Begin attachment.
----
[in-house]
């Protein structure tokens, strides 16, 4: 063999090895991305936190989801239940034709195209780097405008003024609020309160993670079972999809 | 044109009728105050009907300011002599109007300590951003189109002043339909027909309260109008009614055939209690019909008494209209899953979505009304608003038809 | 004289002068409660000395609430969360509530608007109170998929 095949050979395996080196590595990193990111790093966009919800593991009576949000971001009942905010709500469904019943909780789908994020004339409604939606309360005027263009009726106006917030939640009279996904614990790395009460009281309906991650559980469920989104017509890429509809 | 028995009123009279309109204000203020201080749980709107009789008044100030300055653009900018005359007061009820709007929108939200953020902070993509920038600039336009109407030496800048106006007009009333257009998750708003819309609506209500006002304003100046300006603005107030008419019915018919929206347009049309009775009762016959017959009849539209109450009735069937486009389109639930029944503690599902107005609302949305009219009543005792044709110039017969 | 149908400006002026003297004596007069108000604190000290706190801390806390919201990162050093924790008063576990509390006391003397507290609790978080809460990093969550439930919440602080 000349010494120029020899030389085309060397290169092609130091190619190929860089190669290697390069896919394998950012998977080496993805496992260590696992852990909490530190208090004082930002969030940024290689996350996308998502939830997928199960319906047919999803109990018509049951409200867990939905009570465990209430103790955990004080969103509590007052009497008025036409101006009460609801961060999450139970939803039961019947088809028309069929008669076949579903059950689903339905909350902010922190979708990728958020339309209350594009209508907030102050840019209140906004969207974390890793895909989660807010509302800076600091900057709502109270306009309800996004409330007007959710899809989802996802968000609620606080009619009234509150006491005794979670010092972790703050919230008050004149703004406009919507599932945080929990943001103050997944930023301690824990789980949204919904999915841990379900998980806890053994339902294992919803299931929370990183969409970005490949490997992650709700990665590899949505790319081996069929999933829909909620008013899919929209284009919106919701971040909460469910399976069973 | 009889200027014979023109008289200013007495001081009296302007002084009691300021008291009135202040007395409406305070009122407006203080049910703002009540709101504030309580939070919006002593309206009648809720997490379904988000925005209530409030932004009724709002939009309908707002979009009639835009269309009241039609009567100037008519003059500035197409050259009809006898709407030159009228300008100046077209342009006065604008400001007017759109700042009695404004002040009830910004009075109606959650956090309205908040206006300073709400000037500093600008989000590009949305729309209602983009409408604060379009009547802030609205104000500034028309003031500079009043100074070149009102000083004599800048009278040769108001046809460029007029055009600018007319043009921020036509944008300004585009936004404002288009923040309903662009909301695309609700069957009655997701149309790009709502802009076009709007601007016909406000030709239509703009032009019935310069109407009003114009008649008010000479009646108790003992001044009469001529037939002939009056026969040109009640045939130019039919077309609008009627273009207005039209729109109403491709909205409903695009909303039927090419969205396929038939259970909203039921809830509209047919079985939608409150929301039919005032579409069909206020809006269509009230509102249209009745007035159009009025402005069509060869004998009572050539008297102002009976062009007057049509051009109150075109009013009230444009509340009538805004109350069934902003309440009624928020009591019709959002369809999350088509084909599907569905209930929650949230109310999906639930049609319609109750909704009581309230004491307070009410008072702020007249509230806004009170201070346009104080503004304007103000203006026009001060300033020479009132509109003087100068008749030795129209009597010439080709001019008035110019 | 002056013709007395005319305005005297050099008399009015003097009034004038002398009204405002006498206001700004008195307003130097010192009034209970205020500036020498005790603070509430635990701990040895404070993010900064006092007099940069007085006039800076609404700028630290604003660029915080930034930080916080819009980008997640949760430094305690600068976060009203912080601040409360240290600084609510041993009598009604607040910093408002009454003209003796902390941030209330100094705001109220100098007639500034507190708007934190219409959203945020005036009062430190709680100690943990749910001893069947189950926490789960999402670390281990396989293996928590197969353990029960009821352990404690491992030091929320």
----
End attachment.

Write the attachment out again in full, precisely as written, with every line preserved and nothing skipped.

[in-house]
């Protein structure tokens, strides 16, 4: 063999090895991305936190989801239940034709195209780097405008003024609020309160993670079972999809 | 044109009728105050009907300011002599109007300590951003189109002043339909027909309260109008009614055939209690019909008494209209899953979505009304608003038809 | 004289002068409660000395609430969360509530608007109170998929 095949050979395996080196590595990193990111790093966009919800593991009576949000971001009942905010709500469904019943909780789908994020004339409604939606309360005027263009009726106006917030939640009279996904614990790395009460009281309906991650559980469920989104017509890429509809 | 028995009123009279309109204000203020201080749980709107009789008044100030300055653009900018005359007061009820709007929108939200953020902070993509920038600039336009109407030496800048106006007009009333257009998750708003819309609506209500006002304003100046300006603005107030008419019915018919929206347009049309009775009762016959017959009849539209109450009735069937486009389109639930029944503690599902107005609302949305009219009543005792044709110039017969 | 149908400006002026003297004596007069108000604190000290706190801390806390919201990162050093924790008063576990509390006391003397507290609790978080809460990093969550439930919440602080 000349010494120029020899030389085309060397290169092609130091190619190929860089190669290697390069896919394998950012998977080496993805496992260590696992852990909490530190208090004082930002969030940024290689996350996308998502939830997928199960319906047919999803109990018509049951409200867990939905009570465990209430103790955990004080969103509590007052009497008025036409101006009460609801961060999450139970939803039961019947088809028309069929008669076949579903059950689903339905909350902010922190979708990728958020339309209350594009209508907030102050840019209140906004969207974390890793895909989660807010509302800076600091900057709502109270306009309800996004409330007007959710899809989802996802968000609620606080009619009234509150006491005794979670010092972790703050919230008050004149703004406009919507599932945080929990943001103050997944930023301690824990789980949204919904999915841990379900998980806890053994339902294992919803299931929370990183969409970005490949490997992650709700990665590899949505790319081996069929999933829909909620008013899919929209284009919106919701971040909460469910399976069973 | 009889200027014979023109008289200013007495001081009296302007002084009691300021008291009135202040007395409406305070009122407006203080049910703002009540709101504030309580939070919006002593309206009648809720997490379904988000925005209530409030932004009724709002939009309908707002979009009639835009269309009241039609009567100037008519003059500035197409050259009809006898709407030159009228300008100046077209342009006065604008400001007017759109700042009695404004002040009830910004009075109606959650956090309205908040206006300073709400000037500093600008989000590009949305729309209602983009409408604060379009009547802030609205104000500034028309003031500079009043100074070149009102000083004599800048009278040769108001046809460029007029055009600018007319043009921020036509944008300004585009936004404002288009923040309903662009909301695309609700069957009655997701149309790009709502802009076009709007601007016909406000030709239509703009032009019935310069109407009003114009008649008010000479009646108790003992001044009469001529037939002939009056026969040109009640045939130019039919077309609008009627273009207005039209729109109403491709909205409903695009909303039927090419969205396929038939259970909203039921809830509209047919079985939608409150929301039919005032579409069909206020809006269509009230509102249209009745007035159009009025402005069509060869004998009572050539008297102002009976062009007057049509051009109150075109009013009230444009509340009538805004109350069934902003309440009624928020009591019709959002369809999350088509084909599907569905209930929650949230109310999906639930049609319609109750909704009581309230004491307070009410008072702020007249509230806004009170201070346009104080503004304007103000203006026009001060300033020479009132509109003087100068008749030795129209009597010439080709001019008035110019 | 002056013709007395005319305005005297050099008399009015003097009034004038002398009204405002006498206001700004008195307003130097010192009034209970205020500036020498005790603070509430635990701990040895404070993010900064006092007099940069007085006039800076609404700028630290604003660029915080930034930080916080819009980008997640949760430094305690600068976060009203912080601040409360240290600084609510041993009598009604607040910093408002009454003209003796902390941030209330100094705001109220100098007639500034507190708007934190219409959203945020005036009062430190709680100690943990749910001893069947189950926490789960999402670390281990396989293996928590197969353990029960009821352990404690491992030091929320």